Spectrum of Saccade System Function in Alzheimer Disease | Dementia and Cognitive Impairment | JAMA Network
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Original Contribution
September 2003

Spectrum of Saccade System Function in Alzheimer Disease

Author Affiliations

From the Neuropsychology Research Laboratory, Alzheimer's Disease Research Group, The Mental Health Research Institute of Victoria, Parkville (Ms Shafiq-Antonacci, Drs Maruff and Currie and Mr Masters); School of Biophysical Sciences and Electrical Engineering, Swinburne University of Technology, Hawthorn (Ms Shafiq-Antonacci); Department of Psychological Sciences, La Trobe University, Melbourne (Dr Maruff); and Department of Pathology, The University of Melbourne, Parkville (Mr Masters); Victoria, Australia. Dr Currie is now affiliated with the Brain Research Institute, Drug and Alcohol Services, Westmead Hospital, Westmead, New South Wales, Australia.

Arch Neurol. 2003;60(9):1272-1278. doi:10.1001/archneur.60.9.1272

Background  In Alzheimer disease (AD), tests of "first-order capabilities," such as reaction time or motor ability, might measure central nervous system integrity or disability more reliably than those of abstract, conceptual, or cognitive behavior. Saccade system impairments are present in AD, but their sensitivity or specificity remains unevaluated.

Objectives  To determine sensitivity and specificity of saccade measures for AD, precise impairments in AD, and the relationship between dementia severity and saccade system function.

Design  Case-control study comparing saccade system function between patients and control subjects, including correlations between saccade system function and dementia severity in patients and standardized scores examining impairment in individual patients.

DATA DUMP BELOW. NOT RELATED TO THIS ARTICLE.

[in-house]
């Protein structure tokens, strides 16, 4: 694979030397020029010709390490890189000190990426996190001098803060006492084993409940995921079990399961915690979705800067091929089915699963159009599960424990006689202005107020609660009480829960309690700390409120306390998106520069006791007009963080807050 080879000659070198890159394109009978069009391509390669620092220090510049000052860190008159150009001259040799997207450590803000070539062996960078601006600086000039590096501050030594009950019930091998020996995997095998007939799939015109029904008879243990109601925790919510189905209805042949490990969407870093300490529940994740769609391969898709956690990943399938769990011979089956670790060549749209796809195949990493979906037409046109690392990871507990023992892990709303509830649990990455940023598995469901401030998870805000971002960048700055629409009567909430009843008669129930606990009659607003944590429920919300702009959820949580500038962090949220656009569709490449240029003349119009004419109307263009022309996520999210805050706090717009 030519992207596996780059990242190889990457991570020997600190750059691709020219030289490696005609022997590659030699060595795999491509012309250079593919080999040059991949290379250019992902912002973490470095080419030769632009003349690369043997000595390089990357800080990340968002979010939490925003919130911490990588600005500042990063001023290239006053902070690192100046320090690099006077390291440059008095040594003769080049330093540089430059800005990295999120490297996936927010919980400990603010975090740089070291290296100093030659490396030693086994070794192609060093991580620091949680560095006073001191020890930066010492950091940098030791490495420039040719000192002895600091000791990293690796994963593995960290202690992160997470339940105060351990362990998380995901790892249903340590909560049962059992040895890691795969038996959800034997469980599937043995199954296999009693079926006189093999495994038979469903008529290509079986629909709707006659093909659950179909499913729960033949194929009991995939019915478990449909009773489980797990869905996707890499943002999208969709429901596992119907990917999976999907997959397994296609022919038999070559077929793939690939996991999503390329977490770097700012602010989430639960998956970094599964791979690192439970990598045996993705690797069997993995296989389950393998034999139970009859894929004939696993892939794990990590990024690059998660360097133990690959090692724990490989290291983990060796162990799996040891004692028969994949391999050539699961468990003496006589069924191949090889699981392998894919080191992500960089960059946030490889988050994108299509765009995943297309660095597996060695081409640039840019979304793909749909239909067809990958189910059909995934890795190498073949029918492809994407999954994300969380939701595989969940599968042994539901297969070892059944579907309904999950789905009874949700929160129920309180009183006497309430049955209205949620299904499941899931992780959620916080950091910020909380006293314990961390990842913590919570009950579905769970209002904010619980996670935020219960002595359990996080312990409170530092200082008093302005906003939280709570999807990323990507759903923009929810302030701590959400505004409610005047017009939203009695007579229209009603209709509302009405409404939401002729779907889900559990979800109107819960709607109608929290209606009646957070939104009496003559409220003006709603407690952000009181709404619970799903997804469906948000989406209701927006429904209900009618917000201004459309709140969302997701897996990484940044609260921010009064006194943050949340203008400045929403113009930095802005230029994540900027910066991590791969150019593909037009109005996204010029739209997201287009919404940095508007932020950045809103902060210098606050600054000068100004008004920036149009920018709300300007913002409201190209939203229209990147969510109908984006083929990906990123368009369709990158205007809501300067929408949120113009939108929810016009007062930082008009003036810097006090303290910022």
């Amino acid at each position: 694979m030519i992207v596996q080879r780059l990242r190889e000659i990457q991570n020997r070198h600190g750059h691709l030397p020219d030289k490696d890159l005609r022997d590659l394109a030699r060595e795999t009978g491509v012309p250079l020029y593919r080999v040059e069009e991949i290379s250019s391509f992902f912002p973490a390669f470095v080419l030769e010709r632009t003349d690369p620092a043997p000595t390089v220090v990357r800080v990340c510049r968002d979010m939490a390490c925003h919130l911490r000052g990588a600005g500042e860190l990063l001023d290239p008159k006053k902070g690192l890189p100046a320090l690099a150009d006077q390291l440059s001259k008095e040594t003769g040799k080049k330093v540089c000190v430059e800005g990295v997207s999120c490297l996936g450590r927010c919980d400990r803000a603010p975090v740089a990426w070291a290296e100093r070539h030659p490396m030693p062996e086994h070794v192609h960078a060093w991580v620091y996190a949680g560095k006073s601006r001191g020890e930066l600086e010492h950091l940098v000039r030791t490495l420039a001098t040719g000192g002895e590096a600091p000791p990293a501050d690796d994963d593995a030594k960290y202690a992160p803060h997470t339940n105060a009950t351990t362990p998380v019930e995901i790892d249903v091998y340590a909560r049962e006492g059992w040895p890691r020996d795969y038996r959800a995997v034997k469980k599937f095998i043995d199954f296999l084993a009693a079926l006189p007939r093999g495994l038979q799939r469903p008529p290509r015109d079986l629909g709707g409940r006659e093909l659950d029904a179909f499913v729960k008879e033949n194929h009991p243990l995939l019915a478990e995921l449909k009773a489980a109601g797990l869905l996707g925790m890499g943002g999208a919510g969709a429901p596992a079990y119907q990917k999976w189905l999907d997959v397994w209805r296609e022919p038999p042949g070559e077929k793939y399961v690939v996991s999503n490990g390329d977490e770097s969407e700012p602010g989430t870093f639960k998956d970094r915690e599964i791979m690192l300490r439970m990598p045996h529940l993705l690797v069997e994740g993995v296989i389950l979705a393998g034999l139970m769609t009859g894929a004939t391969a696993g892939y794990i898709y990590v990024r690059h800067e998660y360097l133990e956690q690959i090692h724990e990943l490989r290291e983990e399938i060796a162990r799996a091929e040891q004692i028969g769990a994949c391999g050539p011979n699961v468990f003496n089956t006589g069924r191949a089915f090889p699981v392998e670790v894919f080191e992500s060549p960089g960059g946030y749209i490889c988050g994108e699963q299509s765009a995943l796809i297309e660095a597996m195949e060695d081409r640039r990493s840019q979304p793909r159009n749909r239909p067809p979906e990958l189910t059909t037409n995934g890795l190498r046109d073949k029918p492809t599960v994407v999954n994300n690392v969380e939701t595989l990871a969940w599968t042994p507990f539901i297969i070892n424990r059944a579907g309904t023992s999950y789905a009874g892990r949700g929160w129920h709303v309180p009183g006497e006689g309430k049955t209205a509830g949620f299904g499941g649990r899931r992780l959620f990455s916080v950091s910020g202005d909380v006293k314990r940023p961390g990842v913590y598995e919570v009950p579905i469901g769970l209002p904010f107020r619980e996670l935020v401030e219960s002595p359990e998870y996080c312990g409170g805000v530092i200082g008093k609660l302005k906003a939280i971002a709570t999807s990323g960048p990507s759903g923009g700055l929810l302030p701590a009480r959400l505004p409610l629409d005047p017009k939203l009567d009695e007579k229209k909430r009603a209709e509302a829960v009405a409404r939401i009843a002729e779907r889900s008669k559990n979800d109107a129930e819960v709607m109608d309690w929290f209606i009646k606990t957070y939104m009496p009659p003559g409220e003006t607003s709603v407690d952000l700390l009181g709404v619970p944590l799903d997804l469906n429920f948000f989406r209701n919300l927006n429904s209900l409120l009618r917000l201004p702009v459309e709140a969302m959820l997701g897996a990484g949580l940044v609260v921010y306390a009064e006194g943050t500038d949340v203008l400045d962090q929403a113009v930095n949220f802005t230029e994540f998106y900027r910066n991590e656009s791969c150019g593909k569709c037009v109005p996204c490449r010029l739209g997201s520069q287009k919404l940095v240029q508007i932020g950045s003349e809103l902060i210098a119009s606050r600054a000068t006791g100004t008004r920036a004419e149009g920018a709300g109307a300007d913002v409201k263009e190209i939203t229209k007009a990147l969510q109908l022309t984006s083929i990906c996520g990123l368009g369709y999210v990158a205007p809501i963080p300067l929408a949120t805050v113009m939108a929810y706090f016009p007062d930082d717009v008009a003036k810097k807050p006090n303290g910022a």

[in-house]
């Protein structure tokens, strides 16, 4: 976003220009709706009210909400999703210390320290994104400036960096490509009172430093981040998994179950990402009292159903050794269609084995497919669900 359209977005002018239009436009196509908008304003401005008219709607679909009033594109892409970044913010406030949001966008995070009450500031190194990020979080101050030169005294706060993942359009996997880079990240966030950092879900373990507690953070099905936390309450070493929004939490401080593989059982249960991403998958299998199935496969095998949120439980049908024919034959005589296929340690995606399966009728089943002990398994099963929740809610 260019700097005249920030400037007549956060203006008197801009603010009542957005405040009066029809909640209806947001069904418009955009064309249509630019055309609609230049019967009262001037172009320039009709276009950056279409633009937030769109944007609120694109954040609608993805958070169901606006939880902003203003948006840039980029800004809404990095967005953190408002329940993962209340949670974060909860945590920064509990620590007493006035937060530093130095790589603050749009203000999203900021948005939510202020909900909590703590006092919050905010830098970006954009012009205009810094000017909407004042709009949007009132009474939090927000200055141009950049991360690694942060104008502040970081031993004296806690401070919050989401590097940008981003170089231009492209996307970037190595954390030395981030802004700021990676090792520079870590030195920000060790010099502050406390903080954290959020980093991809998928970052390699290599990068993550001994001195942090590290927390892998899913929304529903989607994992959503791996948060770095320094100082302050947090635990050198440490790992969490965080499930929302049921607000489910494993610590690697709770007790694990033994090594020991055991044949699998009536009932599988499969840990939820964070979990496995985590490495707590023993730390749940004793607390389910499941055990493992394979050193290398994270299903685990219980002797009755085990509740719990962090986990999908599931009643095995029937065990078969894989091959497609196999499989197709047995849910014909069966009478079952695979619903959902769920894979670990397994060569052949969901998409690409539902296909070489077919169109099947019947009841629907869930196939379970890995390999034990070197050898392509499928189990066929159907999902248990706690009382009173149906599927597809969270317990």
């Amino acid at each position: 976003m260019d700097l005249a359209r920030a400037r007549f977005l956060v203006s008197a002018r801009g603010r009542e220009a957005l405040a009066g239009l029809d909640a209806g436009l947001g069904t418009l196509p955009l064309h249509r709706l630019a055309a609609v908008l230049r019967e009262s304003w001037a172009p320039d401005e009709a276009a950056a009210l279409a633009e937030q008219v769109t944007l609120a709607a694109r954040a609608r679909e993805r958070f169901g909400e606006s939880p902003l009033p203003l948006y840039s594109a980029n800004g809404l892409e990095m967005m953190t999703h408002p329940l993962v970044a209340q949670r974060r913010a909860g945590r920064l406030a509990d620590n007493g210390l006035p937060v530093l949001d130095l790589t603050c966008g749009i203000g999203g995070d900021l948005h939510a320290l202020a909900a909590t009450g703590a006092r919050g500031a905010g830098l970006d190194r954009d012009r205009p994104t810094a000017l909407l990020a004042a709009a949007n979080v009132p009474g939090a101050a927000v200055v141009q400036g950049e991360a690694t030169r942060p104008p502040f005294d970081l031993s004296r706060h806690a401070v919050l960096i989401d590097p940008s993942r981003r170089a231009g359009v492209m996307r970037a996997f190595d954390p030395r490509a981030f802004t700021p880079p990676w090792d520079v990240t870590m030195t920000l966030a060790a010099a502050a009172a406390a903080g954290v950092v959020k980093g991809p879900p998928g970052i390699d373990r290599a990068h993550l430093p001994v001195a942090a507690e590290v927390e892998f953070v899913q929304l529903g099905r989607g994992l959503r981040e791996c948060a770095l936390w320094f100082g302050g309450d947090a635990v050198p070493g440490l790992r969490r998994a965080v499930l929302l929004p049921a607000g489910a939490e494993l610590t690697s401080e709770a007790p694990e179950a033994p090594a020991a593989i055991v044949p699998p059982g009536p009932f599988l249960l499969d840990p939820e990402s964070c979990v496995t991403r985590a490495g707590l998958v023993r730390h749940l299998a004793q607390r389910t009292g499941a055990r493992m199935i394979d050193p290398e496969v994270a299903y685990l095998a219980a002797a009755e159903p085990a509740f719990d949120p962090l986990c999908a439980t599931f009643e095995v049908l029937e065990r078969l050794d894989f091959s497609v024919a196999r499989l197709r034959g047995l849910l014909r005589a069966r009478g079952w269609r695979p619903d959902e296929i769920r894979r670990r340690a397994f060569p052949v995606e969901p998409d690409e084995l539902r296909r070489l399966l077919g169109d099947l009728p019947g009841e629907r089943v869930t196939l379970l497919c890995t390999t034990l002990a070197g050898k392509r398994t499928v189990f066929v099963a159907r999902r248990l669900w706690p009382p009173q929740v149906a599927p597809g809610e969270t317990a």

Setting  Neuropsychiatric research institute.

Participants  Two hundred forty-five healthy volunteers from the general population, and 35 patients with AD referred by memory clinics. Age- and sex-matched controls were compared with patients on random saccade (n = 35), predictive saccade (n = 11), and antisaccade (n = 18) tasks.

Main Outcome Measures  Saccade latencies, velocities, and accuracies and antisaccade error rates. Sensitivity, specificity, and predictive positive and negative values were calculated using all control data.

Results  Patients had longer and more variable latencies, more hypometric and anticipatory random saccades, and higher antisaccade error rates (P<.01 for all comparisons). The antisaccade error rate correlated with dementia severity (Spearman r = −0.59, P = .02). Antisaccade measures were the most specific (0.70-0.90) and random saccade gain the most sensitive (0.87).

Conclusions  Despite AD group impairment, individual patients function within the control range, reducing the sensitivity and specificity of saccade measures for AD. Longitudinal evaluation may provide more reliable classification.